Hunger Strike

Seventy of the close to 300 Palestinian prisoners on hunger strike need serious medical care. Among them is Farraj, who has gone back and forth between Meir Hospital (Kfar Saba) and Ayalon Prison. Basil Farraj told me that the conditions in the hospital were “horrific, as they were shackled to the hospital beds, not allowed regular access to bathrooms, no clean water, and soldiers were present around them all the time. The prisoners report that being in the isolation cell is much better than in the hospital.”

Jawad Bolus, a Palestinian lawyer, reports that the prisoners have lost an average of 16 kilograms. Israeli prison authorities did not respond to my questions about the condition of the detainees. U.N. High Commissioner of Human Rights, Navi Pillay, worried about the conditions of the prisons, cautioned Israel not to amend its laws to permit force-feeding against the prisoners’ will. This is against international standards. The World Medical Association calls force-feeding “unethical”.

The Israeli authorities are trying to break the will of the strikers. The prisoners are held in isolation. They cannot communicate with one another. They are not allowed to see their families. According to Basil, the Israeli authorities told all those who joined the hunger strike that they would not be allowed to see their families. Farraj’s family—his 75-year-old mother, his wife Lamis, who lives in Jerusalem, and his two sons, Basil and Wadea—is cut off from him. The prisoners’ will remains strong, as does the will of their families. Basil wrote an open letter to his father recently. “We love life despite the occupation’s continuous attempts to have us hate it,” he wrote. “We love life because we deserve life. We love life because we will get life. To my father and his empty stomach.”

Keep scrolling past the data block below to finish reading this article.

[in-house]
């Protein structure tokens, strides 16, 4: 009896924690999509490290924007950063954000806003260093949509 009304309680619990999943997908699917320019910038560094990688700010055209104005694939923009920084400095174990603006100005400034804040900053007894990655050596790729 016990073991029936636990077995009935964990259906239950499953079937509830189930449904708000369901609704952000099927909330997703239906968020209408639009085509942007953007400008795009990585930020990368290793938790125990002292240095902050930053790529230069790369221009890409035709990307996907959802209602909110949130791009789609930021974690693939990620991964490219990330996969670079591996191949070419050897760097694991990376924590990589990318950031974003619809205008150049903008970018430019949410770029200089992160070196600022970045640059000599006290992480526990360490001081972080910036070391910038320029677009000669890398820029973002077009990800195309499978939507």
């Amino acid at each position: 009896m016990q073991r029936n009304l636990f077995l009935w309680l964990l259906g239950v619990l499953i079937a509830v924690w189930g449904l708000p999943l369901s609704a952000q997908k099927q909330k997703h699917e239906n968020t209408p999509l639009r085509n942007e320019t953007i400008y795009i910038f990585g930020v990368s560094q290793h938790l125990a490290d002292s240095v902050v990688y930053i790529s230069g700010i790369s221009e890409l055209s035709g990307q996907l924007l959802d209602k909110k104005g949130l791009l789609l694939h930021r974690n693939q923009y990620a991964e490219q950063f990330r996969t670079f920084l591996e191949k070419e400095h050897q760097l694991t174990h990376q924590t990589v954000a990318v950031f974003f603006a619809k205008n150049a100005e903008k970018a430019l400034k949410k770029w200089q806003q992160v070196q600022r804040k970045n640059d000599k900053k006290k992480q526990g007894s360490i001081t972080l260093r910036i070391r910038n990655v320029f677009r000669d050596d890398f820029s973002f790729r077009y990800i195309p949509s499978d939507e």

A letter from the Editor


Dear reader,

The COVID-19-induced lockdown and the absolute necessity for human beings to maintain a physical distance from one another in order to contain the pandemic has changed our lives in unimaginable ways. The print medium all over the world is no exception.

As the distribution of printed copies is unlikely to resume any time soon, Frontline will come to you only through the digital platform until the return of normality. The resources needed to keep up the good work that Frontline has been doing for the past 35 years and more are immense. It is a long journey indeed. Readers who have been part of this journey are our source of strength.

Subscribing to the online edition, I am confident, will make it mutually beneficial.

Sincerely,

R. Vijaya Sankar

Editor, Frontline

Support Quality Journalism
This article is closed for comments.
Please Email the Editor
×